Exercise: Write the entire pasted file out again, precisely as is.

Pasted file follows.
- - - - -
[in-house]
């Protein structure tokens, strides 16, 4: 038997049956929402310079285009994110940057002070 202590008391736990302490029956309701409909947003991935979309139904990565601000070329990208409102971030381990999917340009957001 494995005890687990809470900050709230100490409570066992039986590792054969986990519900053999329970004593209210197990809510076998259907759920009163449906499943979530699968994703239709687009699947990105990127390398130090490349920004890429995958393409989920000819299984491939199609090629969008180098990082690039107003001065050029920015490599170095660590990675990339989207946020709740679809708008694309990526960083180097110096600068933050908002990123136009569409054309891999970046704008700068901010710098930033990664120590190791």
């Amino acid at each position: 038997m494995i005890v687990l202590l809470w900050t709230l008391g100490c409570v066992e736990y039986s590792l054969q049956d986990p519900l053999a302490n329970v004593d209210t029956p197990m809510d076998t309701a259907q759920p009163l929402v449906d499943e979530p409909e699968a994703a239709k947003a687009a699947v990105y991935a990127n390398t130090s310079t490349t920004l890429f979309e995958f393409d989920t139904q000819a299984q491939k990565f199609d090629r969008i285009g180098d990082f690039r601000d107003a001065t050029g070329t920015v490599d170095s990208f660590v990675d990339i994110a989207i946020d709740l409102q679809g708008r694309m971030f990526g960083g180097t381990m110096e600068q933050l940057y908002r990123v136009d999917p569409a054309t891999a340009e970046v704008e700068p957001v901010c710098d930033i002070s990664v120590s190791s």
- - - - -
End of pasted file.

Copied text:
[in-house]
């Protein structure tokens, strides 16, 4: 038997049956929402310079285009994110940057002070 202590008391736990302490029956309701409909947003991935979309139904990565601000070329990208409102971030381990999917340009957001 494995005890687990809470900050709230100490409570066992039986590792054969986990519900053999329970004593209210197990809510076998259907759920009163449906499943979530699968994703239709687009699947990105990127390398130090490349920004890429995958393409989920000819299984491939199609090629969008180098990082690039107003001065050029920015490599170095660590990675990339989207946020709740679809708008694309990526960083180097110096600068933050908002990123136009569409054309891999970046704008700068901010710098930033990664120590190791």
């Amino acid at each position: 038997m494995i005890v687990l202590l809470w900050t709230l008391g100490c409570v066992e736990y039986s590792l054969q049956d986990p519900l053999a302490n329970v004593d209210t029956p197990m809510d076998t309701a259907q759920p009163l929402v449906d499943e979530p409909e699968a994703a239709k947003a687009a699947v990105y991935a990127n390398t130090s310079t490349t920004l890429f979309e995958f393409d989920t139904q000819a299984q491939k990565f199609d090629r969008i285009g180098d990082f690039r601000d107003a001065t050029g070329t920015v490599d170095s990208f660590v990675d990339i994110a989207i946020d709740l409102q679809g708008r694309m971030f990526g960083g180097t381990m110096e600068q933050l940057y908002r990123v136009d999917p569409a054309t891999a340009e970046v704008e700068p957001v901010c710098d930033i002070s990664v120590s190791s």